Why is a palapa better than a tile roof?
They are the updated tradition: natural, cheap, locally available, a material that blends in with the landscape and works with the rain. Diego Villaseñor took the palapas to the houses of people with money. That made me think of other low-cost, sustainable, and fast-growing materials like bamboo. You have to know how to read the place to understand it, and that is what architects often don’t do.
Were the manifest housing of the 20th century self-centered projects?
They were still selfish, but they opened many doors. What interests me is that, the openness. They responded with the means, creativity and yearnings of an era. I have sometimes started from the cleaning of Mies van der Rohe and have tried to give it warmth. With that knowledge and with that of popular architecture we can find other answers. It cannot be that when looking at architecture you ask yourself when we forget the traditions and materials that work.
Do social projects cost you money?
Now we are building a linear park paid for by the Government. The homes, some are probono and others I worked with INFONAVIT [la empresa nacional de la vivienda]. We ask for research grants because we could not live doing only social architecture.
What have you learned?
We are doing a project called Build your house that proposes to use materials such as bamboo, which is sustainable and works. The government, however, is not yet ready to approve its use. They only accept what they know, concrete or other industrial materials, to avoid problems that we have already investigated how to solve.
He used bamboo to build Un Cuarto Más in Temixco, in the west of the country. Have you seen him again?
In the first prototype, the recycled aluminum sheet on the roof failed. It was not well sealed and they changed it for us. We take the opportunity to improve the design. Now it works. It cost 5,000 euros.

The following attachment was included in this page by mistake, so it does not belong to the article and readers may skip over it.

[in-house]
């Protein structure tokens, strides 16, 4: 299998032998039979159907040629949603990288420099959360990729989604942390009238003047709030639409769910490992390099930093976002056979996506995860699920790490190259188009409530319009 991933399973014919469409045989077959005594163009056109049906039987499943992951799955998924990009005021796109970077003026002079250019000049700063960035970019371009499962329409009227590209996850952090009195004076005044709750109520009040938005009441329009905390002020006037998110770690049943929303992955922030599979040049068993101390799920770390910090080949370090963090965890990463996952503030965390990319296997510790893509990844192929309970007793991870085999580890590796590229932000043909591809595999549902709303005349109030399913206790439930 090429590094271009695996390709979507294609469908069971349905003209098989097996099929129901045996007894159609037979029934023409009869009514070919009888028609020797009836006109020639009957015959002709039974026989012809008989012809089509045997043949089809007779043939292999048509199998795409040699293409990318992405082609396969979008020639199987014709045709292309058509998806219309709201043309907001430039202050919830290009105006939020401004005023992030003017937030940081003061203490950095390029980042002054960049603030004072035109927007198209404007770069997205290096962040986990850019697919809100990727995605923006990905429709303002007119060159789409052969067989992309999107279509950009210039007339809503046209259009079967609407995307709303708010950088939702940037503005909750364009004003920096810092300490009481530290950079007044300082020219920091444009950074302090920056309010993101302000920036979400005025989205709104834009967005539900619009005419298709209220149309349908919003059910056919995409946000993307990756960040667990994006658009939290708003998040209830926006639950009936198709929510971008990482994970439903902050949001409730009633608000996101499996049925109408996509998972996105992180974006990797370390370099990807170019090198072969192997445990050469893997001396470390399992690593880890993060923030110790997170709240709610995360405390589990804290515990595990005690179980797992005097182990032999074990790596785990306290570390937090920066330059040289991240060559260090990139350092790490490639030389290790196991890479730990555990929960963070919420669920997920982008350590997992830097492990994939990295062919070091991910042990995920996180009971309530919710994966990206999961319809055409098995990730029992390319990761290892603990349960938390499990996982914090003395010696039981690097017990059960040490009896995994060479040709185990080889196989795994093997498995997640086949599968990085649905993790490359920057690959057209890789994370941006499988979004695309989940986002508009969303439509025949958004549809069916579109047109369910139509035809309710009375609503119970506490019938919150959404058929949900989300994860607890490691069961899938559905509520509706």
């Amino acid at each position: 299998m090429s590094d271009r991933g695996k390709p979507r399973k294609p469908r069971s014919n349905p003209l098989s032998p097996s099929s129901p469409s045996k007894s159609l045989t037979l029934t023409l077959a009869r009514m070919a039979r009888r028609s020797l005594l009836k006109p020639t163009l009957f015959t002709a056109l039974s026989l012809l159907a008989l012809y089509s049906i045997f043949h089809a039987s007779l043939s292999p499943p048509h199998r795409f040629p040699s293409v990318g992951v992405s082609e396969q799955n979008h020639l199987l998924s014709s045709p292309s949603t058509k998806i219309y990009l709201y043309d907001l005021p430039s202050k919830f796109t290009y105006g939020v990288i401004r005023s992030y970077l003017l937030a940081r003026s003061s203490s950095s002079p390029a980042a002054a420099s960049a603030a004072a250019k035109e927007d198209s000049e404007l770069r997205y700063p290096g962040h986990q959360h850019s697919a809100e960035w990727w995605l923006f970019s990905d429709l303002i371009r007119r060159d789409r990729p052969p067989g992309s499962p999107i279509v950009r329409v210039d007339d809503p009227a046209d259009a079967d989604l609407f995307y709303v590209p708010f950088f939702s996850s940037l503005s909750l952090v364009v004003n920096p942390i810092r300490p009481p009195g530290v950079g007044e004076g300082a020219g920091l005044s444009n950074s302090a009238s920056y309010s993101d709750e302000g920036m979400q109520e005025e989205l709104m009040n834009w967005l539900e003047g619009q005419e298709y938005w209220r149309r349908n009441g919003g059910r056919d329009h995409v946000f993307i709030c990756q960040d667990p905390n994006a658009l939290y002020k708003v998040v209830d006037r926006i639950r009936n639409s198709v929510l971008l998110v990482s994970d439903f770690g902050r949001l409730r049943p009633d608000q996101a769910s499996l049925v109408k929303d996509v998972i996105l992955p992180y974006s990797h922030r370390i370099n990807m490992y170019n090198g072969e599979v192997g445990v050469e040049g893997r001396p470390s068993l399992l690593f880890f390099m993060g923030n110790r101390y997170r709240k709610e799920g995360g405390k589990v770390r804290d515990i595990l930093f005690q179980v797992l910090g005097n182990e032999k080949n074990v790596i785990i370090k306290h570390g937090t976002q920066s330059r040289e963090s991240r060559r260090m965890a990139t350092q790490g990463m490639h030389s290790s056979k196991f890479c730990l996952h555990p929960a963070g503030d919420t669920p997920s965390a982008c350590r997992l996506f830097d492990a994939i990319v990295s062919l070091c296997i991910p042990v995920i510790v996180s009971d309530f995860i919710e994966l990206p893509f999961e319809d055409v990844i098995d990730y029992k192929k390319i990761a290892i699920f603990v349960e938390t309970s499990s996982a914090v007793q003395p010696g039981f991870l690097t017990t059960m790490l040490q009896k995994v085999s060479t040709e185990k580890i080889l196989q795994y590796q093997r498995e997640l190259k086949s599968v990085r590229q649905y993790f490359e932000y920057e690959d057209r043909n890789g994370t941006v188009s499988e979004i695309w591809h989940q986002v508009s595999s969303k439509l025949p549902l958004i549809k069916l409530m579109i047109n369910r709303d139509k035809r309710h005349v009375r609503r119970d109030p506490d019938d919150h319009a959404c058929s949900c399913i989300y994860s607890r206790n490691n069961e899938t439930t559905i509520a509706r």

He makes social architecture and bourgeois houses. Does your focus change from one to the other?
The social is more demanding. There are fewer means. It cannot fail. But one infects the other.
Have you always lived in houses?
Except when I became independent. I went to Colonia Condesa and enjoyed walking and cycling to work. Then I had my daughter Jana, we wanted to give her a relationship with nature and we moved to my husband’s house.
Who is also an architect, Mauricio Gómez de Tuddo. But they work separately.
Each maintains his office. He works for money people. But his sensitivity has led him to seek the most natural and vernacular, or even to propose leaving free space to take care of the environment.
As a child she lived in El Pedregal, the urbanization started by Luis Barragán, winner of the Pritzker Prize.
It is a place built from volcanic stone. My house was one of the 12 that surrounded a pool that you reached by jumping between those stones. The stones were our playground.
She grew up rooted in the landscape, but isolated from the world. El Pedregal is a luxury development, almost a ghetto in Mexico.
That’s how it is. We used the car to go out. I lived there 25 years. Later, after studying in Barcelona, when I became independent, I thought that I had to live in the city walking, crossing the park, without a car and in an apartment where I lived for nine years. I believe in that neighborhood idea.
Now where do you live?
In a house with a garden in the Las Lomas area where my husband lived. I have always lived among gardens and books.